Week 4: Paper Planner

Week 5: SMEMA

Week 6: Guilt Hour

Week 7: Envision Ideal Day

Week 8: Do it Tomorrow

Week 9: Pomodoro

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Have You Caught the Kids Being Good?

Have You Caught the Kids Being Good?

If you want your child’s attention, just get on the phone and they’ll appear in an instant with the latest whine or dispute for you to referee. Am I right? Unfortunately, misbehavior works to get our attention. Good behavior often doesn’t.

The Problem with Ignoring Good Behavior

Whatever is rewarded gets repeated. I’m a psychologist and I taught my clients this. But in my own home, I’ve struggled to use this principle. When the behavior is bad, I react. When my kids are good, I just want to celebrate. You know, by taking a nap. I’m not wanting to go out of my way to reward them.

While it’s inconvenient to reward and discipline, it’s vital that we do. That’s why I was ecstatic to find the Caught Being Good app for the iPhone. I have my iPhone on my person at all times (why is another story), so using it to reward good behavior is very convenient.

The idea behind Caught Being Good is that you look for the behavior you want (not what you don’t). Of course,  misbehavior should have consequences! But the purpose of the app is to teach children WHAT to do rather than punish for doing something wrong. Verbal praise is a powerful reward, but using other rewards can make behavior change even more likely.

How Caught Being Good Works

If you’d like to watch a video of the app in action, check this out. If you prefer my incredible description to clicking over to YouTube, here goes. Anything your kids do that you like, you announce, “You’ve been caught being good!” or something to that effect. You then present them with your phone with the app open. They choose their name and spin the wheel. They’re then given a reward from among those you’ve pre-selected using a frequency you’ve chosen. If you can’t give the reward immediately, you can save it under their name for later.

Using this app with my kids has prompted them to make my bed for me numerous times, do chores without being asked, and to surrender a privileged seat or snack to a sibling. Some rewards I’ve included include choosing a snack or cereal from the store, being taken out for ice cream, or having a sleepover. Rewards I least want to give out (like sleepovers) I’ve set to occur least often. It’s taken some time to work out the right rewards. The kids have helped me by telling me which rewards are lame and which are occurring too seldom. Yes, they’ve complained about the sleepover.

Catch Your Kids Being Good

If you have an iPhone, you can download Caught Being Good in the app store for $.99. I’m not being paid a commission on it. (What’s wrong with this picture?) Set up an account for your kids (I’ve used it with my 16-year-old, too!) and add your rewards. I discourage you from announcing your intentions. Just surprise everyone by announcing at dinner that Junior’s been good by eating his broccoli without complaint. When the rest of the kids (and your hubby) chime in that they’ve been good, too, and also want a spin, explain that they can’t request spins. They have to be caught.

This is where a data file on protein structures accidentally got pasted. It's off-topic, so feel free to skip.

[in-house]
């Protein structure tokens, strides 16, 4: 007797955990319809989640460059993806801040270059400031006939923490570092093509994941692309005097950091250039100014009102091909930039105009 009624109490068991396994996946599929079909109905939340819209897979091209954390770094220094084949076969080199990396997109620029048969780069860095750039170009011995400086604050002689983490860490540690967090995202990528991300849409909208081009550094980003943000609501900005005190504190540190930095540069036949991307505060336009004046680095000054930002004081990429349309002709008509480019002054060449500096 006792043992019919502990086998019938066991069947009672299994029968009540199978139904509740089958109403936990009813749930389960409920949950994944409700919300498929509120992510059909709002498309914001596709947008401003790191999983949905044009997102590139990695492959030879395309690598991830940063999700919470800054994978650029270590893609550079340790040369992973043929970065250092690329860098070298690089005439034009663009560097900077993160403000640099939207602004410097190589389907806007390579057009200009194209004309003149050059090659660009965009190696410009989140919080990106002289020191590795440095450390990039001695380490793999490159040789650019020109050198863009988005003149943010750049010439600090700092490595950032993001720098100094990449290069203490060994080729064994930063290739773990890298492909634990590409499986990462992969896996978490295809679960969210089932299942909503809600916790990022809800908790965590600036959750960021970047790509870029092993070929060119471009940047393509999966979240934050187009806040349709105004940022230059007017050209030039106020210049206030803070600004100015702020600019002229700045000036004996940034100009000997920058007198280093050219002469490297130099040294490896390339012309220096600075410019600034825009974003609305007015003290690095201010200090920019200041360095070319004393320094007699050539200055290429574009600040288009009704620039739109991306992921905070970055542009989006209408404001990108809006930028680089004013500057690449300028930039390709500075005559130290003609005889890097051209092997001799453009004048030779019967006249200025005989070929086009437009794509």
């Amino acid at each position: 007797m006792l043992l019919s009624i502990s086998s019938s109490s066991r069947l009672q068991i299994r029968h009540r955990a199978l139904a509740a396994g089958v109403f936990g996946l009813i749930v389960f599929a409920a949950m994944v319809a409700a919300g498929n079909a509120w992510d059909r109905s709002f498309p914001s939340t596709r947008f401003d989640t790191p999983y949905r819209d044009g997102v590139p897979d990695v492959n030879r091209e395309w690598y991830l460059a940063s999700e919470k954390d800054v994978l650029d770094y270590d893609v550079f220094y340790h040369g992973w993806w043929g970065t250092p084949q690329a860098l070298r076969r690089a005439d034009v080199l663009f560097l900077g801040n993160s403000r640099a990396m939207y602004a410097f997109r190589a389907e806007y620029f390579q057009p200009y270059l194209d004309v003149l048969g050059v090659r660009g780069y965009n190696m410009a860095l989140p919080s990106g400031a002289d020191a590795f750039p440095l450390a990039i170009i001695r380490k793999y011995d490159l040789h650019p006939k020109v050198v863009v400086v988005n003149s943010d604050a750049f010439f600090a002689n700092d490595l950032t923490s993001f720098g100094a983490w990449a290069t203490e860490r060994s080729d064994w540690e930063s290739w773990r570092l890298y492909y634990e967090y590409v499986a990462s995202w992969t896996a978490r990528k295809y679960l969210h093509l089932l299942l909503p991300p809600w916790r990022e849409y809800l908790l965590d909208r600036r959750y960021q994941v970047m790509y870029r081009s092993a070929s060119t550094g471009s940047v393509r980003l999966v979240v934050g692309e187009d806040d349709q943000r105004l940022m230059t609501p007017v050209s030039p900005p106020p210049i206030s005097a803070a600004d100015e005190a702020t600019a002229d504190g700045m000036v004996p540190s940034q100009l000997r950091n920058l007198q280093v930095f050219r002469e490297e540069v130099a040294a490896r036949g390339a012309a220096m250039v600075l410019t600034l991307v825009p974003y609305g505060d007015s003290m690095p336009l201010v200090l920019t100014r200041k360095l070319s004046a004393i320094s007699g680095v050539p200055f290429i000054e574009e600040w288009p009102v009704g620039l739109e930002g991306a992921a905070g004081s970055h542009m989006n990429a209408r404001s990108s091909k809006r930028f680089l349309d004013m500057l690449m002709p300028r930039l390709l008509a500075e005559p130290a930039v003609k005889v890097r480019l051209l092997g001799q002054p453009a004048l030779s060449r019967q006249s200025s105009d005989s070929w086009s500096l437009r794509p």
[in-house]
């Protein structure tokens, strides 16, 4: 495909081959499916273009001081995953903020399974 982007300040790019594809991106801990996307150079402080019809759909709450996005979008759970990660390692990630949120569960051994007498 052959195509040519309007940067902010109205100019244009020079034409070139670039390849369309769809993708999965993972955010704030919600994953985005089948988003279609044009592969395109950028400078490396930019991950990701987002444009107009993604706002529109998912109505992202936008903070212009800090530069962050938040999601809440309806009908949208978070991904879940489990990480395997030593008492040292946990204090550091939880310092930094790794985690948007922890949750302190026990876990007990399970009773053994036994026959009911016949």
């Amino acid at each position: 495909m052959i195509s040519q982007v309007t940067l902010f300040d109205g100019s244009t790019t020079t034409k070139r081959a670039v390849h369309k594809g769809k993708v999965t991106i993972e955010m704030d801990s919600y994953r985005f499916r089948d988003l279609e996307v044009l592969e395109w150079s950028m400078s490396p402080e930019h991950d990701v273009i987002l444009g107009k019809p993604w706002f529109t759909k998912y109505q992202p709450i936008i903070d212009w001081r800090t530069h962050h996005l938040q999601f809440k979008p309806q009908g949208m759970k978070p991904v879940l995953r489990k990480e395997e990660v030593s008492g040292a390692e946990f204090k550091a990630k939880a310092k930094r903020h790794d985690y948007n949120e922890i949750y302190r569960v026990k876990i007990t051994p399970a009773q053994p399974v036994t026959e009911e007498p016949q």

What if you don’t have an iPhone or don’t want to spend the money on the app? Make your own paper reward wheel using an old board game spinner or create a reward jar.

Need reward ideas? Whether you use the app or not, check out this list of reward ideas for kids of every age.

Now if only the kids would catch me being good and would give me a good long nap as a reward!

How do you reward your kids for being good?

 

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Do Routines Help You Get More Done?

Do Routines Help You Get More Done?

Do Routines Help You Get More Done

This is Week 3 of a Year of Living Productively

This week I tested the ability of routines to help me get more done. At the end of last week’s post I shared my approach. I have morning, school, afternoon, evening, and weekday routines in my HomeRoutines iPhone app. I had to do a little tweaking of the routines I’d created previously in order to fully test this productivity hack. Here’s what I learned.

How Routines Saved My Sanity This Week

  • Motivated me to finish the mundane. I was super excited to put this hack to work, especially after I tweaked the routines. Being able to click a star on my app after doing things like showering was motivating. I know. I’m weird. I buzzed around like a bee at the beginning of the week, trying to complete as many stars as I could.
  • Extremely effective in keeping the day moving. As I thought about how to change my routines, I realized that I often get stuck on a school subject for too long. I added Spanish to the daily schedule, rather than trying to do two longer sessions during the week and it’s working beautifully. The HomeRoutines app has a built-in timer and I found myself really enjoying that. The kids and I clean ten minutes per floor in the morning. As a result of thinking about routines, I started spending time filing during my ten minutes in the school room. In the past, I left that for a weekday and couldn’t seem to get myself to do it. I enjoyed seeing how much I could get done before the timer went off. Giving myself permission to check off a star if I’d done any work at all on the task made a difference, too.